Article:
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New CDC Survey Shows Adult Smoking Rates Declining Very Slowly, Demonstrating Need to Do More to Help Smokers Quit

Statement by Matthew L. Myers President, Campaign for Tobacco-Free Kids
October 09, 2003

Washington, D.C. — The annual survey of adult smoking rates released today by the U.S. Centers for Disease Control and Prevention shows that adult smoking in the United States continues to decline slowly, but at not nearly the rate needed to achieve the national goal of reducing adult smoking to 12 percent or less by 2010. The adult smoking rate in 2001, the most recent year for which data has been collected, declined to 22.8 percent from 23.3 percent in 2000, according to the annual National Health Interview Survey, to be published in the October 10 issue of the CDC's Morbidity and Mortality Weekly Report (MMWR).

While the nation continues to make slow progress in reducing adult smoking, it is clear that much more must be done to help adult smokers quit and reduce tobacco's terrible toll in health, lives and money. The U.S. Surgeon General has established a goal of reducing the adult smoking rate to 12 percent by the year 2010 as part of Healthy People 2010, a series of far-reaching public health goals for the nation. To achieve this goal, adult smoking rates would have to decline by 47 percent in the next seven years, which is more than four times the rate of decline in the seven years from 1994 to 2001. A decline of this magnitude seems unthinkable without a massive effort by governments at all levels to implement proven tobacco prevention and cessation measures, including comprehensive, well-funded state tobacco prevention and cessation programs, tobacco tax increases, smoke-free workplace policies, and increased public and private insurance coverage of smoking cessation therapies. There is overwhelming evidence that most smokers want to quit and there are now several proven approaches to help them do it.

The federal government must do its part to make smoking cessation medication and counseling more affordable and accessible to smokers. Studies have indicated that the high cost and lack of access to such services are among the primary obstacles to reducing smoking in the U.S. Earlier this year, an advisory committee to the U.S. Department of Health and Human Services recommended increasing the federal cigarette tax by $2 per pack and using at least half the revenue for smoking cessation initiatives, including providing smoking cessation counseling and medication to all smokers who want them. Although the Bush Administration has stated that it will not support the cigarette tax increase, we urge the White House to reconsider its position in light of the clear need for bold and aggressive efforts at all levels if we are to succeed in reducing adult smoking rates and smoking-caused deaths in the U.S. Congress also needs to acknowledge the terrible toll that tobacco takes on America's families by passing strong legislation to give the U.S. Food and Drug Administration the authority it needs to effectively regulate the tobacco industry and put an end to deceptive tobacco marketing, particularly to America's kids.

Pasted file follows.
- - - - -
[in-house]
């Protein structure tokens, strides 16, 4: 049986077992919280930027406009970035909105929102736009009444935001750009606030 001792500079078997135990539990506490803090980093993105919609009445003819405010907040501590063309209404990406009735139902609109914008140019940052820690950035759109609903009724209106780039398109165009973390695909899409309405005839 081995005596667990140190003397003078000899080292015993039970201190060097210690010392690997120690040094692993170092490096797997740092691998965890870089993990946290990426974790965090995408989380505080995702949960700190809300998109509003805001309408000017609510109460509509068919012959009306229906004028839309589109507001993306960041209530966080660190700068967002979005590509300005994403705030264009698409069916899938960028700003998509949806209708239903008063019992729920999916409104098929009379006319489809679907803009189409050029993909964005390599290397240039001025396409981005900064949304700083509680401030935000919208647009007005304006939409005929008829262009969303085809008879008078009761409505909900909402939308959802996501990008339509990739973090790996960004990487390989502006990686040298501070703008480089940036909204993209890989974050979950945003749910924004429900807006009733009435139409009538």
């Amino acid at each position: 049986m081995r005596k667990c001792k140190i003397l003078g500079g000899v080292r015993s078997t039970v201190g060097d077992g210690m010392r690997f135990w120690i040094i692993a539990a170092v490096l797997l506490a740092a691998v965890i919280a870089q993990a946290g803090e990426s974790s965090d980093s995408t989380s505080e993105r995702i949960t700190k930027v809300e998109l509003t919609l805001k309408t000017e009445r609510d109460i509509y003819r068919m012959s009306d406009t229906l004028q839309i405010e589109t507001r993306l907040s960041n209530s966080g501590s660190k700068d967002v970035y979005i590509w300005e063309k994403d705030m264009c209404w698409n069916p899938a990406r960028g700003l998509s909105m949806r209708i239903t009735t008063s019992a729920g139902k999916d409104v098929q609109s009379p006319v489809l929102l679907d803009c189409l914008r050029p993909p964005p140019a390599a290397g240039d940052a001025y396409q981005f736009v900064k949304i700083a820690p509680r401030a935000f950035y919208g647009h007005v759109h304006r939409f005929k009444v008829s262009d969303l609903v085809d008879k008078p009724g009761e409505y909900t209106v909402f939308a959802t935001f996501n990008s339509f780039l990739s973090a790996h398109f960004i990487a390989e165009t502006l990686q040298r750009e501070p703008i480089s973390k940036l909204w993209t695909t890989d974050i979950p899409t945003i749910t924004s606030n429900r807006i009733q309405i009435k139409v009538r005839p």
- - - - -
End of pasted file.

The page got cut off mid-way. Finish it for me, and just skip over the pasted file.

A groundbreaking study conducted by the CDC and other researchers and published in the September 2003 Journal of Health Economics, shows that if all states had funded tobacco prevention and cessation programs at levels recommended by the Centers for Disease Control and Prevention (CDC), cigarette sales would have declined at twice the rate they did between 1994 and 2000. Unfortunately, few states have kept their promise to use proceeds from the 1998 state tobacco settlement to adequately fund tobacco prevention and cessation programs, and many states, including those with the most successful programs, have cut or eliminated funding for their programs over the past two years. The failure of most states to properly fund tobacco prevention is tragic and inexcusable in light of the overwhelming scientific evidence that these programs work and the fact that, despite their current budget woes, states are collecting more revenue from the tobacco settlement and tobacco taxes than ever before.

There must be a major commitment of resources to tobacco cessation and prevention by both the states and the federal government if we are to succeed in reducing the tremendous toll of tobacco use, which kills more than 400,000 people in the U.S. and costs our nation more than $75 billion in health care costs every year.

To view the CDC adult smoking prevalence survey, go to: